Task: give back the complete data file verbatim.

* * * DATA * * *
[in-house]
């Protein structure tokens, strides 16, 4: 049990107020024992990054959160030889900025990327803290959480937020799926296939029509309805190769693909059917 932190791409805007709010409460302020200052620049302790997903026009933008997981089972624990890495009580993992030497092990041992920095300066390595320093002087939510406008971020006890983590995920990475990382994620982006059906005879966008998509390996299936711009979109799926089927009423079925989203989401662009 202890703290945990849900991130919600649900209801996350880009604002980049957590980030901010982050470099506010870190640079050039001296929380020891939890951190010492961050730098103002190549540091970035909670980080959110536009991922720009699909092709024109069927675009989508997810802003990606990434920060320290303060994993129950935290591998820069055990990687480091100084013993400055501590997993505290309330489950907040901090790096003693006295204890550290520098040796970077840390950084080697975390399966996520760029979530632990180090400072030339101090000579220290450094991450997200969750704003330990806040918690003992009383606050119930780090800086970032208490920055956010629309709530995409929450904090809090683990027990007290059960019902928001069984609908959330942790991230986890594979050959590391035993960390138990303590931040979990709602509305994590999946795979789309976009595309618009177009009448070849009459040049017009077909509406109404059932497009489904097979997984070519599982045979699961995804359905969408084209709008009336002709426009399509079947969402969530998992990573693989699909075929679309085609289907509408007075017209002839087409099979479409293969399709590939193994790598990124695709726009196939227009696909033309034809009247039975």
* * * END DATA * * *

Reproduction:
[in-house]
């Protein structure tokens, strides 16, 4: 049990107020024992990054959160030889900025990327803290959480937020799926296939029509309805190769693909059917 932190791409805007709010409460302020200052620049302790997903026009933008997981089972624990890495009580993992030497092990041992920095300066390595320093002087939510406008971020006890983590995920990475990382994620982006059906005879966008998509390996299936711009979109799926089927009423079925989203989401662009 202890703290945990849900991130919600649900209801996350880009604002980049957590980030901010982050470099506010870190640079050039001296929380020891939890951190010492961050730098103002190549540091970035909670980080959110536009991922720009699909092709024109069927675009989508997810802003990606990434920060320290303060994993129950935290591998820069055990990687480091100084013993400055501590997993505290309330489950907040901090790096003693006295204890550290520098040796970077840390950084080697975390399966996520760029979530632990180090400072030339101090000579220290450094991450997200969750704003330990806040918690003992009383606050119930780090800086970032208490920055956010629309709530995409929450904090809090683990027990007290059960019902928001069984609908959330942790991230986890594979050959590391035993960390138990303590931040979990709602509305994590999946795979789309976009595309618009177009009448070849009459040049017009077909509406109404059932497009489904097979997984070519599982045979699961995804359905969408084209709008009336002709426009399509079947969402969530998992990573693989699909075929679309085609289907509408007075017209002839087409099979479409293969399709590939193994790598990124695709726009196939227009696909033309034809009247039975």